Unfortunately the timing didn’t quite work out to pick up my friend the same day as dropping Adam off, so I spent a few days pottering around Venice and Trieste, but on the way I went to see a couple of Caves and a Castle.

The first thing I went to was Predjama Castle. This caste was built into the cave and has great views out over the valley below, which helped to protect it in case of attack. It also meant there were loads of secret tunnels to escape when under seige. I also did the cave tour here, which is a total darkeness, hard hat and cave light situation. There are a number of bats here so it is not open all year round, but the guide was good at English and very informative.

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The castle itself is not designed to be a visitor attraction, so the stairs are very narrow and steep, this is definately not able to provided disabled access. I really liked the ingenuity that they had to use. There were water collection panels in the roof of the cave behind the castle, that then channeled the water down through the caste so they never ran out of water, even when under seige for a lengthy period of time. It sounded like the owner of the castle was actually a very fair leader, so the local people used to bring supplies via the cave entrances to keep them alive while under attack.

In a combined ticket, I then went to the Postojnska Cave. I had seen billboards for this on my previous trip, so had a preconception that it was going to be a bit lame, pootling through a cave on a little train. However, it outperformed all expections and is the best cave I have ever been to. It has ruined all caves for me since!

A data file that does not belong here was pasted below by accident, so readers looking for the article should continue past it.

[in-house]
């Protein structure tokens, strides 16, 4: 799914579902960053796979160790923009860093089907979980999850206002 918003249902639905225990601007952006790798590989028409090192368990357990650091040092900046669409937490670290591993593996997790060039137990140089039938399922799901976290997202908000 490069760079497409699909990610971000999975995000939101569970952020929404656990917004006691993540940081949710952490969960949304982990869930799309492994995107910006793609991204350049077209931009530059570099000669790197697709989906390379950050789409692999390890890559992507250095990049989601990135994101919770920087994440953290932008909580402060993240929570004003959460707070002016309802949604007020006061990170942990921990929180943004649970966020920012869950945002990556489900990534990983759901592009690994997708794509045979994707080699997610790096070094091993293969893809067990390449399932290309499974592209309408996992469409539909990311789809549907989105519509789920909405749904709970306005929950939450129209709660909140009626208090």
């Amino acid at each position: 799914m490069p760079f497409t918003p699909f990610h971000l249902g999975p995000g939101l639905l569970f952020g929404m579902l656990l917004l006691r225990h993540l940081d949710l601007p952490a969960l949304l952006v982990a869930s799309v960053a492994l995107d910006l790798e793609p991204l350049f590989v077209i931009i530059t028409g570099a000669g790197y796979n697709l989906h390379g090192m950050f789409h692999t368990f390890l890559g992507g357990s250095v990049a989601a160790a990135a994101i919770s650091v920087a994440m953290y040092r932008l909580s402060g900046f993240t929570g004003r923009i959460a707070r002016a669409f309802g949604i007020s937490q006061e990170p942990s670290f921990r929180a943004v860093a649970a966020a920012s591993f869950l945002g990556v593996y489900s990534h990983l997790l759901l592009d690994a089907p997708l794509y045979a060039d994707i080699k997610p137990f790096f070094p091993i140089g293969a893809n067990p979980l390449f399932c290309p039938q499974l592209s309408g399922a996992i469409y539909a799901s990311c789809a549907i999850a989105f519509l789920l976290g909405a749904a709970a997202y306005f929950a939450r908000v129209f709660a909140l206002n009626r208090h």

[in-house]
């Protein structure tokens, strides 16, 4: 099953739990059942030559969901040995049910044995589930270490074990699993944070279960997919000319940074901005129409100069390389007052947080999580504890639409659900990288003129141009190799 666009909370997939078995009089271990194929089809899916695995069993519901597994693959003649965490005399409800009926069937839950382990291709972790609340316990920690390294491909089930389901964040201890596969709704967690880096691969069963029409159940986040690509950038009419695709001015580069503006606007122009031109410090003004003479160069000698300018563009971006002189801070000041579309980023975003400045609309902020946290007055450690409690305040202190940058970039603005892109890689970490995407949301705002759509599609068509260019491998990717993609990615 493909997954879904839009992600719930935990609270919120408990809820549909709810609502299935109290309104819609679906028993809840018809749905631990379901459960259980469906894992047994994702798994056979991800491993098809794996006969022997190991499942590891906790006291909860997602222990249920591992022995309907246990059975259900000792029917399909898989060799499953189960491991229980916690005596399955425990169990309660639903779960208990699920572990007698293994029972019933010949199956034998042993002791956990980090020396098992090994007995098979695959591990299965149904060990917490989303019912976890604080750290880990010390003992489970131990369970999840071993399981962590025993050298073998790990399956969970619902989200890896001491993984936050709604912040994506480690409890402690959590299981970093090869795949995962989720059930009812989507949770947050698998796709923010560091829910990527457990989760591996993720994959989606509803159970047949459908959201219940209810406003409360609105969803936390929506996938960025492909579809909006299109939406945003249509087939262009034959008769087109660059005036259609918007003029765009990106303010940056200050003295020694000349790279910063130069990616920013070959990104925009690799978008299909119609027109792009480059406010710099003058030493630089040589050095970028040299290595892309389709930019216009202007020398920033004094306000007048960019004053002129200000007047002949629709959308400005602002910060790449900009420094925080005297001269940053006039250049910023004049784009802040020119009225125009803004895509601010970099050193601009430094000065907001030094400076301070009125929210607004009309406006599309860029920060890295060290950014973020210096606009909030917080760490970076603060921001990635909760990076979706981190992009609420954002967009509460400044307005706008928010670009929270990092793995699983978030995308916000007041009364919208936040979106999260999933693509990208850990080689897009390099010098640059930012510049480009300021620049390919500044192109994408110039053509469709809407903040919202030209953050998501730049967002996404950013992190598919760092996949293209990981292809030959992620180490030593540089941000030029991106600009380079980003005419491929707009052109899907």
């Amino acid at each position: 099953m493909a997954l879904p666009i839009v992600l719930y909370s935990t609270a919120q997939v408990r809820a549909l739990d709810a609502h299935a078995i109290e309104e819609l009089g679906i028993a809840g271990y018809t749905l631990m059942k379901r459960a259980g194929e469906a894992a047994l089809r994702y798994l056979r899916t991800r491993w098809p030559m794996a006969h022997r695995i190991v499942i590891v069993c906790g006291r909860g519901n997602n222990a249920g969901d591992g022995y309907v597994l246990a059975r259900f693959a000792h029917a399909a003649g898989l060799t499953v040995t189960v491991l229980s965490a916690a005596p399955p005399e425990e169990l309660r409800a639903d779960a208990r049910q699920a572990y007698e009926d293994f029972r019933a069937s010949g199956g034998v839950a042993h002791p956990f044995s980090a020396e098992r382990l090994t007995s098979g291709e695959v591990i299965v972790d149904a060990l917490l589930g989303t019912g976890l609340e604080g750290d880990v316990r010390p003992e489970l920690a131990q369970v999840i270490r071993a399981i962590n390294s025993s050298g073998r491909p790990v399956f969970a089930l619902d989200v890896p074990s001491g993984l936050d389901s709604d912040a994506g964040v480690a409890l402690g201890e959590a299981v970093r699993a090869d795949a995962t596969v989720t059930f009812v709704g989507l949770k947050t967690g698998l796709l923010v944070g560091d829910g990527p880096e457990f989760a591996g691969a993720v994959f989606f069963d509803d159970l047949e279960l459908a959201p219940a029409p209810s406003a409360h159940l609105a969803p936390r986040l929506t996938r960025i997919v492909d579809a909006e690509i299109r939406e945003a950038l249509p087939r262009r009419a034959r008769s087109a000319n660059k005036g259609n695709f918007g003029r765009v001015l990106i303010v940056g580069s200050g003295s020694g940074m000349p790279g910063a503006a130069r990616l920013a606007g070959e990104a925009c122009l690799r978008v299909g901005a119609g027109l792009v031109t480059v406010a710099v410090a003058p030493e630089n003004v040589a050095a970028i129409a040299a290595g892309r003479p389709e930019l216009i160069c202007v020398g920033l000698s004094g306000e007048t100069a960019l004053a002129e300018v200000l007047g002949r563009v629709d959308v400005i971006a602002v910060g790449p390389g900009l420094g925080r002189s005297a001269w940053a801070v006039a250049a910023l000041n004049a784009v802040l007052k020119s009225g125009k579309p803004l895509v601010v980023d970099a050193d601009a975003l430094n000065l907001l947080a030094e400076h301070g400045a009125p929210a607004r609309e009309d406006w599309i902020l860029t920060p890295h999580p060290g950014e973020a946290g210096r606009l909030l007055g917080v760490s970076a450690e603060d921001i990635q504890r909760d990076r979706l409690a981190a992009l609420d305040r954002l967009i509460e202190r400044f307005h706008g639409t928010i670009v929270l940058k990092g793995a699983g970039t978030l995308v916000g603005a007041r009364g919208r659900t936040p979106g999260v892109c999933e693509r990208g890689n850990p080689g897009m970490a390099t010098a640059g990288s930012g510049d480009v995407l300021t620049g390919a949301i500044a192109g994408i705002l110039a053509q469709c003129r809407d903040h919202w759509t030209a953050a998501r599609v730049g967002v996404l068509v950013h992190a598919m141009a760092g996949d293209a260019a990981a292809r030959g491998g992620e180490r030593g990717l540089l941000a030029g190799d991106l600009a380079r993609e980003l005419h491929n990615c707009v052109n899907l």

Firstly, you’re carralled into groups of about 40 divided by language and your group takes up a whole train. The train then goes really quite fast through 2.5km of tunnels to get your to the inner sanctum. On the way you pass through ballroom sized caverns with chandeliers in the roof! The cave had been open to the public for centuries, and originally, the train ride section was all that you could see, however, one day when they were preparing for a visit from the King, a lighting technician crossed over a little river to install some more lights. While he was there, he found a small hole and squeezed himself through is, discovering the section that is now the highlight of the trip. In other caves I have disliked how much human intervention has been done to make it suitable for visits, but here, despite them having put a lot of work in, I am OK with it as it is such a small intervention in the scale of the enormous cave system and incredible decorations.

It is literally breathtaking and a must see for anyone in the are, although near impossible to get any good photos of so you are just going to have to go and see it for yourself!

They have blasted a tunnel entrance so the public can walk through safely, and all the walkways are smooth and without steps so I think it would be achievable in a wheelchair, provided you can manage getting on and off the train, and have someone strong to push you up the hills.

This is all I have had time to see so far, but I am looking forward to going back and seeing more of the beautiful places in this country, in particular I hear good things about the Soca valley, both as a cross country paragliding site and a adventure outdoors location.